FIGS. 3-4 shows two example implementations of the invention. One implementation utilizes video compression and predictive video decompression as shown in FIG. 3. The other implementation uses an image-warping module as shown in FIG. 4. The implementation in FIG. 3 will render more exact mimicking of the local video of the local party to the remote video of the local party, in comparison to image-warping module method. However, the method of FIG. 3 may require a higher computation load in comparison to image-warping module method.

The following sections describe the individual blocks/components and their interactions as shown in the embodiments of FIGS. 3-4.

Frame Rate Differential Buffer

Cameras often would produce video of a certain frame rate, and the remote system, together with network limitations, may limit the actual frame rate delivered to the remote party. A frame rate differential buffer reduces the frame rate of the local video of the local party to match the actual video frame rate received at the remote system.

Delay Buffer

The Delay Buffer is used to insert delay into local video to the local party. The inserted delay preferably matches the amount of network delay at any given time. If the delay is less than a certain predetermined or automatically determined threshold (e.g. 200 ms), no Delay is inserted. By deliberately delaying the local video of local party, the local party can determine how the remote party is viewing the local party. The reason that network delays less than a certain threshold is not inserted in the delay buffer is that remote parties/users typically cannot detect delays less than around 250 ms. However, inserting this amount of delay into the local delay buffer results in a noticeable and annoying lag of the local video, which negatively impact the local video experience. This implementation only inserts the delay to reflect adverse network conditions. Thus, in the typical operation, no delay is inserted until an adverse network event.

Video Compression

The video compression block is used to perform video compression for transmission of the local video to the remote party.

Prediction Buffer

The prediction buffer is used to manipulate the compressed local video data utilizing the network condition statistics feedback from the remote terminal. A calculated prediction is made to mimic network condition likely experienced by the remote terminal. For example, from the network conditions feedback, if 10 percent of the packets are known to be lost, then 10 percent of the packets are removed from the prediction buffer, simulation the condition of network packet loss for the local video of the local party. The feedback information may contain aggregate statistics, a probabilistic profile, or the exact packets that were lost.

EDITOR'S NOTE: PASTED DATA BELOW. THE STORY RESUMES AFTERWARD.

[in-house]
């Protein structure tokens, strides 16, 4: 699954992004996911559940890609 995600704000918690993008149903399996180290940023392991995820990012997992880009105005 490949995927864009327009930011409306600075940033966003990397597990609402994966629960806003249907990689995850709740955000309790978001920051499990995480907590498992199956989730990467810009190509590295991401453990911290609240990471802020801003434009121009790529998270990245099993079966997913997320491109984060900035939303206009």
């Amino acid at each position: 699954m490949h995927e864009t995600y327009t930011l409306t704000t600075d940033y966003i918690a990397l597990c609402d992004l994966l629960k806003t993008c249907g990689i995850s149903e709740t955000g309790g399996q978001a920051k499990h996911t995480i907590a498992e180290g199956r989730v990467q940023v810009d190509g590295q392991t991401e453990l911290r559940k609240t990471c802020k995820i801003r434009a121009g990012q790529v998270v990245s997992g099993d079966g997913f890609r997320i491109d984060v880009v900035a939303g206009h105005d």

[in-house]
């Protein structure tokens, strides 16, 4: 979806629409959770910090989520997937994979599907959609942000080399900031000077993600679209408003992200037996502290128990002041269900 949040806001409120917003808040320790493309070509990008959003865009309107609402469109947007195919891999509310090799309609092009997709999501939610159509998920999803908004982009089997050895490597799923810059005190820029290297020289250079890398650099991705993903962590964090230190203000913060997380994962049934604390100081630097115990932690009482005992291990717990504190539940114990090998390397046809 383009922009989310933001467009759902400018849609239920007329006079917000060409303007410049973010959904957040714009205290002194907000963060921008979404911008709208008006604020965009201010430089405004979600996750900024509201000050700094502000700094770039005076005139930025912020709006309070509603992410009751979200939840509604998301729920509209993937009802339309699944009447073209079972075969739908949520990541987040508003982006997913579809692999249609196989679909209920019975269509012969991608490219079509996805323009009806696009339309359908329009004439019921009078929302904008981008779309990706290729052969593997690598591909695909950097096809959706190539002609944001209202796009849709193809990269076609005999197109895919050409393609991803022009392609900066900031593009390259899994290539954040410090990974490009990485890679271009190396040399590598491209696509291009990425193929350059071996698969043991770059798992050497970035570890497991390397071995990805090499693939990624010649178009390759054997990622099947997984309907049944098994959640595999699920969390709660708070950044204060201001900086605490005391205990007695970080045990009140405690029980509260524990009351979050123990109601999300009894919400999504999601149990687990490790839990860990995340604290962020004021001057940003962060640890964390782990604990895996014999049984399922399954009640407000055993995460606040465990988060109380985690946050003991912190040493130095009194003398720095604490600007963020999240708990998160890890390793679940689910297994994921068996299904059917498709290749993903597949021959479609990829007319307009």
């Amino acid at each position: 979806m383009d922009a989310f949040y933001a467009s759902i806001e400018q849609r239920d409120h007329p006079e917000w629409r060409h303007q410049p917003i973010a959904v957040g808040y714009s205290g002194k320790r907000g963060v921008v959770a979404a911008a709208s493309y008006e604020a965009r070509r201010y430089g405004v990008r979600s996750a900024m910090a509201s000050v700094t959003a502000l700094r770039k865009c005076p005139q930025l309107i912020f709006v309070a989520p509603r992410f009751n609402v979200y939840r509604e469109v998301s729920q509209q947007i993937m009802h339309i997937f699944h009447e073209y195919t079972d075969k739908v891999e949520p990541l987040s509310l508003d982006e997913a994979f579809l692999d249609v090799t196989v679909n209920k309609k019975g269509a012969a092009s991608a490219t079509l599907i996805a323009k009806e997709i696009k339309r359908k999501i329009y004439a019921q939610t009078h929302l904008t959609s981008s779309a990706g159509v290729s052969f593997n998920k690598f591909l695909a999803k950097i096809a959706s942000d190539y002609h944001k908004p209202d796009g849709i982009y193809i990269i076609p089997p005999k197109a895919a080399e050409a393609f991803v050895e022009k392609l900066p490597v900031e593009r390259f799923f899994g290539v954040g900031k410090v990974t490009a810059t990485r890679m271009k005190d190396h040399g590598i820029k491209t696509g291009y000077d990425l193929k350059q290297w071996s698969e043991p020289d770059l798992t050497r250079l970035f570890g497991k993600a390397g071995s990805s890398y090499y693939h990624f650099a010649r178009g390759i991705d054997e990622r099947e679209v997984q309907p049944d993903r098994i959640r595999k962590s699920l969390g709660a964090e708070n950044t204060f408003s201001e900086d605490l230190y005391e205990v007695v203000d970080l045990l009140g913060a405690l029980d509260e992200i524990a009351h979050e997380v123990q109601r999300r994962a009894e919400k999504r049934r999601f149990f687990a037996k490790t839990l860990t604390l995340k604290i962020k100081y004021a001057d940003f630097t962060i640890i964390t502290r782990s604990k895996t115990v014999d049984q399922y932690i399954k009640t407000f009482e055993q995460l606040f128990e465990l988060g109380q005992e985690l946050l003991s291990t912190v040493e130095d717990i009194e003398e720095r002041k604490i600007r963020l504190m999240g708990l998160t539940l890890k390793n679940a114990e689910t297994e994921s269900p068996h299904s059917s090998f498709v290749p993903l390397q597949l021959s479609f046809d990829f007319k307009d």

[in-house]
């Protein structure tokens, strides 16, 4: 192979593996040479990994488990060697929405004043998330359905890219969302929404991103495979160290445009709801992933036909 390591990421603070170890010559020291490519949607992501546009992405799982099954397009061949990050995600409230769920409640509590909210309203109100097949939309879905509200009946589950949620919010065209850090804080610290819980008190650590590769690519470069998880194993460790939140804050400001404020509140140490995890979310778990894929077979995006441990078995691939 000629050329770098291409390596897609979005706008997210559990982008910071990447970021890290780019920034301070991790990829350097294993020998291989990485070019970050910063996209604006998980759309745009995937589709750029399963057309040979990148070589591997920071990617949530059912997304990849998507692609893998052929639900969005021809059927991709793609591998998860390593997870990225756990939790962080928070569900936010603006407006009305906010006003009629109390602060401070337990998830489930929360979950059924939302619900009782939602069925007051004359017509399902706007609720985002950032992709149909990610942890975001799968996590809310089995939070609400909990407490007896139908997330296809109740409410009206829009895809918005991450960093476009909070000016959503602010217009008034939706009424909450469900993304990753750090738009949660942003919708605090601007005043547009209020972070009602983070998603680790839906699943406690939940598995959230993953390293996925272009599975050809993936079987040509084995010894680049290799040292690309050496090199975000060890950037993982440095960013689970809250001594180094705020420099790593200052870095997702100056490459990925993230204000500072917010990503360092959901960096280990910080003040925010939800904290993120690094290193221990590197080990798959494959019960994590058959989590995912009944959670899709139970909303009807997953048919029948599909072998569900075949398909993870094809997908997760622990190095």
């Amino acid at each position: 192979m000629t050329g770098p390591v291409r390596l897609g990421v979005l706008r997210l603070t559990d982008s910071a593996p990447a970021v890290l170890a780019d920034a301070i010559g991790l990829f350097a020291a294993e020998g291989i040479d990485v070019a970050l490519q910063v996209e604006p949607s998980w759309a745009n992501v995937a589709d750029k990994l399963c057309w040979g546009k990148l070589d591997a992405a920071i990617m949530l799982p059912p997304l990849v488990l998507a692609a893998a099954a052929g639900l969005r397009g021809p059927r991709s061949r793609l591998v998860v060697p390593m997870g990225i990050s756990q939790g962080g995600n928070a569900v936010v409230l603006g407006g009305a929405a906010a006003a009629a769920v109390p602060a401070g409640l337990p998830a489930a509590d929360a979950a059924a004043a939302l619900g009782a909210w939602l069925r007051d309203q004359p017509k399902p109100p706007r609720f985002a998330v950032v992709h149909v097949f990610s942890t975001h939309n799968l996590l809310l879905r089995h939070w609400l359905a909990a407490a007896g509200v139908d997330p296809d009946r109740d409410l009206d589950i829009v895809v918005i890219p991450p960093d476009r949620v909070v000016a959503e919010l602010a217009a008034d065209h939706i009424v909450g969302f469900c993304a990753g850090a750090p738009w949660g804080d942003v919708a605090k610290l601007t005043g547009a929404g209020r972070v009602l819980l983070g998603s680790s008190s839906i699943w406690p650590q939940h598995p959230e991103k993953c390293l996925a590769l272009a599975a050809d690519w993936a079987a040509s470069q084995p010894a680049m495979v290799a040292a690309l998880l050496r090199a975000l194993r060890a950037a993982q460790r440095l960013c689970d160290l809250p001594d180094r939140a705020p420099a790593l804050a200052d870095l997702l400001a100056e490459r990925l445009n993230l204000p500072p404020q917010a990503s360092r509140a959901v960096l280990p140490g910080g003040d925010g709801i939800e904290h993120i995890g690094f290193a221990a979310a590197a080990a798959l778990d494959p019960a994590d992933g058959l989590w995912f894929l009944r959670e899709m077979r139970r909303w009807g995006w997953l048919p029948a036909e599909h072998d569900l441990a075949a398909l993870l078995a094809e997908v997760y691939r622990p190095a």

Predictive Video Decompression

The predictive video decompression block is used to take the output of the prediction buffer, which is the compressed local video data that has been altered to mimic degradation due to network conditions. This block will decompress the predication buffer output, utilizing the remote terminal processor, memory, and IO device (input/output) load information. The output of this block is displayed as local video of the local party.

Image Warping Module

The image warping module/block is used to take the output of delay buffer and frame rate differential buffer. Subsequently with the network condition statistics and remote processor, memory, and IO device load information, this module renders or warps certain pixel or blocks of pixels, which results in erroneous representation of the video images in certain localized locations. The result of the warping is to mimic the effect of adverse network or system conditions. The output of this block is displayed as local video of the local party.

An additional aspect of the invention is the local video mirror (FIG. 6). This local mirror is implemented such that local video is mirrored in for example the image-warping module or the predictive decompression module. This mirroring mechanism allows the local video to appear like a mirror and yet the remote people will still see the local person from the correct perspective. Existing videoconferencing systems present the same view of the local party to both the local video and the remote video; either both are mirrored or both are not mirrored (FIG. 5).